Maybe you’ve seen the tabloid headlines: “Tree Sex Man Ordered to Leave Park.” “I’m in Love With a Tree — It’s the Best Sex I’ve Ever Had!”

Dendrophilia, or arborphilia, literally means love of trees. Most corners of the internet define it to go beyond run-of-the-mill tree hugging and into the realm of sexual attraction and/or romantic love. Based on the mostly dubious sources for evidence of the perversion, it appears to live bigger in our imaginations than in the actual world.

But like most myths, this one appears to be born of a kernel of truth. A Google Scholar search turns up little, but Mark Griffiths, a UK professor at Nottingham Trent University who studied gambling addiction and other extreme behaviors, gives a decent overview of dendrophilia on his blog. He notes that Brenda Love mentions dendrophilia in her Encyclopedia of Unusual Sex Practices, and suggests that in some ancient cultures trees were symbols of fertility, and men went to the forests on holy days to ejculate on them.

He also quotes Thomas Gregor’s 1985 book, Anxious Pleasures: the Sexual Lives Of An Amazonian People:

“I have been able to find only two other stories of masturbation, and in both, men are the principal actors. In one tale we learn of a man who found a remarkably gratifying hole in a tree, which he began to use to the exclusion of his wife and girlfriends. In the second story, a man made an artificial vagina of leaves to which he became similarly attached. In both myths, the culprits were seen by other villagers who hacked away the hole with an axe and tore the leaf vagina to shreds. In both stories, the masturbators behaved as if their leafy companions had been real women. They wailed for the deceased plants, cut their hair short, and took off their belts as a symbol of mourning.”

If you’re feeling a certain communion with the men in these stories, there’s a Livejournal support group with your name on it. It’s impossible to know if its members are sincere or sarcastic, although in either case they appear to have found something in each other. A poster who introduces herself as Colleen adds a few photos of trees just being trees, and hides them under a “NSFW?” click-through warning. “I have a ton of tree pictures, just don’t want to…overwhelm…you all,” she writes.

Another member asks a question of moral concern: “In my deep, deep contemplations of issues, I am wondering, would it be considered an abusive relationship to use sandpaper or other means to smooth the tree to avoid splinters?”

There aren’t too many modern popular cultural references to tree-love. There’s the infamous tree rape scene from Evil Dead, although it must be said that a tree coming to life and raping a woman has very little do with dendrophilia, which involves humans choosing to form romantic and sexual bonds with trees and other plants.

A better example is this music video by UK band Metronomy, featuring the love story between a man and the partner he fashions from tree litter on the forest floor.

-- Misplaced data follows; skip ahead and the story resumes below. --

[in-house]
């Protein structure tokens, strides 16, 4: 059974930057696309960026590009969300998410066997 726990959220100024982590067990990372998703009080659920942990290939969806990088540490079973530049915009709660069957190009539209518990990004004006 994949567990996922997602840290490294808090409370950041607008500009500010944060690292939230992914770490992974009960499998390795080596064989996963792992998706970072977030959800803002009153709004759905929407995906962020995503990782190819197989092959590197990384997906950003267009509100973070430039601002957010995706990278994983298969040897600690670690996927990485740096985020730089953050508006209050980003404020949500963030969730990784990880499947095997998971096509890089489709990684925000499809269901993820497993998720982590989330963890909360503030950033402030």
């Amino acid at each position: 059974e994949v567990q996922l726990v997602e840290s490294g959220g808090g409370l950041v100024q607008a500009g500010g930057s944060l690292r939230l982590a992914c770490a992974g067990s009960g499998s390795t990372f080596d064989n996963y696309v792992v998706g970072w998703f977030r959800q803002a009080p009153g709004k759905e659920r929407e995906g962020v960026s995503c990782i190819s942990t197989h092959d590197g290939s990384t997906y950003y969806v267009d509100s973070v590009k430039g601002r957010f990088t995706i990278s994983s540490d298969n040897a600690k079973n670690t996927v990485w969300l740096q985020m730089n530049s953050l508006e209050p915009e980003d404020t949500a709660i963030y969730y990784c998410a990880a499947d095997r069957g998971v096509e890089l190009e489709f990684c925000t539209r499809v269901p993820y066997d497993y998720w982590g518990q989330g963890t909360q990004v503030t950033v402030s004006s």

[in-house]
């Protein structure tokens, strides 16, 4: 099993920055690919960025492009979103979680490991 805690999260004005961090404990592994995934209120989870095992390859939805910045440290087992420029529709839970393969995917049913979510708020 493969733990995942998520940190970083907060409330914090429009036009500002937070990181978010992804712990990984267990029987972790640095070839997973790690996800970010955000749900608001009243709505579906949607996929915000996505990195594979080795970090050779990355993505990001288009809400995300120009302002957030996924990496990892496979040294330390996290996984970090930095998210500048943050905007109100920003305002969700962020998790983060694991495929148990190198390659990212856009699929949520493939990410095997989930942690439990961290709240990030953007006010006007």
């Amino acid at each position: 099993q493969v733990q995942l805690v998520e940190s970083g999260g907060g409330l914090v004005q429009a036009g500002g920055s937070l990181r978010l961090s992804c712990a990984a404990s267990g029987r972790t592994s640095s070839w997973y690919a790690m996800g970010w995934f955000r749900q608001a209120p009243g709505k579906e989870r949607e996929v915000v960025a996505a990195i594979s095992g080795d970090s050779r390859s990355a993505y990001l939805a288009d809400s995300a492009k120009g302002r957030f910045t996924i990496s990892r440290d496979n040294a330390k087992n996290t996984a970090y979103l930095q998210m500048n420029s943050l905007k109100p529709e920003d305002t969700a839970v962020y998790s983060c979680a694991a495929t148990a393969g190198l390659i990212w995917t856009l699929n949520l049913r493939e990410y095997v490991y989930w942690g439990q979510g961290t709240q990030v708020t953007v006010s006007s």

Writer Dani Burlison investigates her own love of trees in an essay for McSweeney’s Internet Tendency. She describes her young life of environmental activism, spurred by a deep love for the redwood forests of California:

“But still, I could never support how some people took their love of trees to the next level. I’m not just referring to tree sitters ascending great heights into redwood canopies or the aforementioned inter species hugging bonanzas. I’m talking about people who have sexual relations with trees. It’s been assumed that some of the overly open-minded and feral eco-erotics I often heard tales of were simply into objectum sexuality, were lonely, took too much acid and never fully returned to the reality or were picking up on some serious mojo from the redwoods that I was just too spiritually stunted to receive. Regardless of the assorted motivating factors that shoved them into the tangled branches of desire, some people exposed their genitals to the unforgiving roughness of cold, scraggy bark.”

Later in life, though, she starts to come around to the idea of forming a romantic partnership with a tree, and decides to give it her best effort. It’s the sycamore outside her bedroom she chooses for the experiment, although she later regrets not picking the redwood beyond the fence. The relationship doesn’t last.

“Looking back, I knew that I should have followed my friend’s advice when he suggested: Go big, Dani. Go redwood. The silent treatment, the emotional unavailability, I deserved it all for settling for something convenient, something other than what I really desired, a sycamore instead of a redwood. And maybe the lack of sex hurt him as much as his silence hurt me. I should have sanded him, prepared him for physical love instead of shying away from splinters and demanding conversation when he wanted quiet time alone with me, for us to just hole one another.”

Photos via Matt Cardy/Getty Images